Why was UKNOF 27 so successful?

Er, good question.

It was certainly a very easy venue to get to, regardless of how you wanted to get there. Plenty of parking space, easy access to public transport and an international airport just a short train ride away. Possibly even easier than a London venue?

Did the simple act of holding UKNOF in a serious venue such as Manchester Central raise the profile of the event with those who were sat on the fence?

There’s no doubt that the content itself was attractive, especially if (the lack of) bandwidth use was anything to go by.

The food offering from Manchester Central’s own in-house kitchens I thought to be superb, hope others agreed! All prepared from scratch in-house, even the biscuits for the coffee breaks, a definite cut-above a shipped-in offering. I felt you could taste the difference.

Maybe the co-location with the IX Manchester meeting meant that some folk stuck around for the extra day (and vice-versa)?

There seems to be renewed activity in the Internet engineering arena in the North of England at the moment – partly touched on by Mike Kelly’s participation in a panel at the meeting, discussing the relevance of regional infrastructure and it’s role in balancing the distorted London-centric infrastructure that has long characterised the UK’s Internet development…

…maybe there really are more Internet geeks in the North than the South these days?

Or if we’re going to have that level of influence, it’s just that our thrice-yearly get-together of Internet geeks is coming of age.

That said, I promise that we’ll stay true to our mission of “distribution of clue” and keep our focus on grass-roots Internet engineering and development.

Thanks to everyone who attended, sponsored, spoke, asked questions, or helped us in any way to make UKNOF 27 the success it was.

For those of you who enjoyed us being in Manchester, the good news is that we’re looking at a potential return there in 2015.

UKNOF: Openness and sponsorship

As some readers will know, I’m involved in running UKNOF – a series of regular meetings and a mailing list aimed at the UK Network Operations community. The next meeting is being held in London on 18th April, and we’re hoping it’s going to be one of the best attended UKNOF meetings we’ve had in a while.

The last few meetings in London have been so popular that we’ve outstripped the size of the venue that hosted the meeting, so this time we’ve gone for somewhere bigger still, which should allow us to go up to about 150-200 people. This is really important, as UKNOF is grounded in an ethos of openness, so having to turn people away really goes against the grain for us.

But accommodating every increasing numbers presents a challenge, because, best of all, there’s no charge to attend a UKNOF meeting. It’s paid for through the generosity of sponsors, and supported by individual volunteers from the community who put the meeting together.

For the upcoming UKNOF 25 meeting in April, we’ve already got a generous Platinum event sponsor in the shape of Ericsson, but so we’re able to maintain this momentum in the future, we’re working on building a supporting sponsor community.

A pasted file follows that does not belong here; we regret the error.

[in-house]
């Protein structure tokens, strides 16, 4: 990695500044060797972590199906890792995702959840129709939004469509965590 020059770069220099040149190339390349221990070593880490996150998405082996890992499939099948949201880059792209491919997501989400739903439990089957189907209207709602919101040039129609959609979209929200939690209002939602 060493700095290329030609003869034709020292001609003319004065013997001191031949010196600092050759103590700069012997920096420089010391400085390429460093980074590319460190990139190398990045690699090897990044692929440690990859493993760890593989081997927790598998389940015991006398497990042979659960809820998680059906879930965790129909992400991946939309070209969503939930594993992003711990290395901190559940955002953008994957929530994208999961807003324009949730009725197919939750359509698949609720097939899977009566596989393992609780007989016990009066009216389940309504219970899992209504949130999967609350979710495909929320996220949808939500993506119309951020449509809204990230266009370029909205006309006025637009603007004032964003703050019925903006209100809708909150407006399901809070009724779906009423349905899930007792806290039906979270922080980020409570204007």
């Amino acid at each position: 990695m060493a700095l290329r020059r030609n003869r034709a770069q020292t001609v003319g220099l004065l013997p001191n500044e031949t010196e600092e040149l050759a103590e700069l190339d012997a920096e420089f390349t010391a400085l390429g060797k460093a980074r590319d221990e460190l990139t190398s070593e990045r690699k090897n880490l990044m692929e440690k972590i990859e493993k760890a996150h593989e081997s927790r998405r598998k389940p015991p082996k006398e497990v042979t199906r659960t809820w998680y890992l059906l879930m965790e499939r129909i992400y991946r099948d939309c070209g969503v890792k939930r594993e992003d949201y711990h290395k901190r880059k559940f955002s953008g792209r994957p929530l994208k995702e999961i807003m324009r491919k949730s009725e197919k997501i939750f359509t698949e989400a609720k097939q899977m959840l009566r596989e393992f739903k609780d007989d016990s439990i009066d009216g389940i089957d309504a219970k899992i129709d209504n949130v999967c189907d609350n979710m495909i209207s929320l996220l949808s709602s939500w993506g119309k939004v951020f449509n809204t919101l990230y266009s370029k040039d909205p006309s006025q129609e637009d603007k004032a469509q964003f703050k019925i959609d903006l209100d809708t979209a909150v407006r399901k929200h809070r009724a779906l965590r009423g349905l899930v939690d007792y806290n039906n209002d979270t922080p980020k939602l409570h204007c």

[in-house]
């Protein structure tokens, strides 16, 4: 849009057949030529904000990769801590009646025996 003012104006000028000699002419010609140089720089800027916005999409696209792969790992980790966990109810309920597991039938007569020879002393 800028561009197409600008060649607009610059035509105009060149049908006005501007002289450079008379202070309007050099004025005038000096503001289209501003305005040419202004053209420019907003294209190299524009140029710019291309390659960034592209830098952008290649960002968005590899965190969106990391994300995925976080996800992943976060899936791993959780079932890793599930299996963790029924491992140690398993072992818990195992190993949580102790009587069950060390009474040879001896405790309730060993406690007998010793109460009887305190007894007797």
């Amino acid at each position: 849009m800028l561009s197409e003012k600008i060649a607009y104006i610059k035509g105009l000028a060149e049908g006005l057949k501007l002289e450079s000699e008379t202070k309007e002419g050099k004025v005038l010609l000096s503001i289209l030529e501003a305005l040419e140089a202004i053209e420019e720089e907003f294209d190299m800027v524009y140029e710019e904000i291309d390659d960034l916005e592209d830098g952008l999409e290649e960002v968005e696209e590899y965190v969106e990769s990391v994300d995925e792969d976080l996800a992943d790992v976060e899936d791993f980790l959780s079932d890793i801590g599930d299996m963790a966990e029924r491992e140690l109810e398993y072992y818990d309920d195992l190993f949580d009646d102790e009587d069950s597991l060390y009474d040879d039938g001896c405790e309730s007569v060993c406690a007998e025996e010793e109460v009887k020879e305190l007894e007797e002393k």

There aren’t many conferences in our community which are run this way (free to attend) and open to all interested parties. They tend to be aimed at more specific communities (such as members of a particular IXP) or are invite only (such as the Network Field Day series). UKNOF is differentiated by it’s openness and transparent management.

The sponsorship of an open meeting such as UKNOF benefits the Network Ops industry in the UK by lowering the bar to attend, which has the effect that we get a broad audience from the community.

So, if a sponsor is ever thinking about helping UKNOF, think about how it fits in with your Corporate Social Responsibility goals.

We get people at UKNOF that simply wouldn’t have the budget (or get managerial permission) to attend the typical industry conference, which would have a registration fee in the hundreds of pounds, may need expensive overnight stays in flashy hotels, you get the gist. If a company is going to spend that sort of money on sending someone to an event, they are going to send their top bods, and not necessarily the guy at the coal face.

Yet the target of UKNOF isn’t just the experienced engineer who already knows it, it’s those who haven’t been around as long, those who are in a position to learn from those who’ve been around the block a couple of times – UKNOF’s main raison d’etre is often said to be “distribution of clue” – knowledge sharing and information exchange.

So we’re really glad that we don’t just get the “usual suspects” from the global Internet meeting circuit at UKNOF, but a real cross-section of the UK Net Ops community – we can use UKNOF to bring the best of the content (and well known speakers) from the global circuit to a UK audience that can’t get to the bigger meetings, and cover topics which are closer to home and of specific interest to the local community.

A table for 25? Not currying any favour with me…

Many of you will know that I’m involved in organising the UKNOF meetings.